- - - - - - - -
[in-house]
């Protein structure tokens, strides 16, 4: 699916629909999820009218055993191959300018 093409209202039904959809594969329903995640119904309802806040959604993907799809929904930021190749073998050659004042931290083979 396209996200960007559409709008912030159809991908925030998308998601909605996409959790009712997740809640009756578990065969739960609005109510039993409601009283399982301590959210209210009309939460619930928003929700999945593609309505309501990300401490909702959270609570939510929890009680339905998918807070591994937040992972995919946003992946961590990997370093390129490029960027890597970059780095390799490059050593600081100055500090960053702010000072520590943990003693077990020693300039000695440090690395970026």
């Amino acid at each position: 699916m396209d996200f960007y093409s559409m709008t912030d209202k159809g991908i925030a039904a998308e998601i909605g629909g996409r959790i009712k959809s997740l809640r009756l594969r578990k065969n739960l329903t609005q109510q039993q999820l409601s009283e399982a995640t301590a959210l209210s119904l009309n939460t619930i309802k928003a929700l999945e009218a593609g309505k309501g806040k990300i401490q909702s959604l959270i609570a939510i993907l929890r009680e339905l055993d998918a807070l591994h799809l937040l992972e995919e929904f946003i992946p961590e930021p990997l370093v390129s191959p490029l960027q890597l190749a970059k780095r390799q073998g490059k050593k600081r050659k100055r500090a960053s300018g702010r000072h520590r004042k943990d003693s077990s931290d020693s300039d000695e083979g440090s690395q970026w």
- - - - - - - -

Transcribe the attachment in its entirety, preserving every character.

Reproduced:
[in-house]
């Protein structure tokens, strides 16, 4: 699916629909999820009218055993191959300018 093409209202039904959809594969329903995640119904309802806040959604993907799809929904930021190749073998050659004042931290083979 396209996200960007559409709008912030159809991908925030998308998601909605996409959790009712997740809640009756578990065969739960609005109510039993409601009283399982301590959210209210009309939460619930928003929700999945593609309505309501990300401490909702959270609570939510929890009680339905998918807070591994937040992972995919946003992946961590990997370093390129490029960027890597970059780095390799490059050593600081100055500090960053702010000072520590943990003693077990020693300039000695440090690395970026």
């Amino acid at each position: 699916m396209d996200f960007y093409s559409m709008t912030d209202k159809g991908i925030a039904a998308e998601i909605g629909g996409r959790i009712k959809s997740l809640r009756l594969r578990k065969n739960l329903t609005q109510q039993q999820l409601s009283e399982a995640t301590a959210l209210s119904l009309n939460t619930i309802k928003a929700l999945e009218a593609g309505k309501g806040k990300i401490q909702s959604l959270i609570a939510i993907l929890r009680e339905l055993d998918a807070l591994h799809l937040l992972e995919e929904f946003i992946p961590e930021p990997l370093v390129s191959p490029l960027q890597l190749a970059k780095r390799q073998g490059k050593k600081r050659k100055r500090a960053s300018g702010r000072h520590r004042k943990d003693s077990s931290d020693s300039d000695e083979g440090s690395q970026w």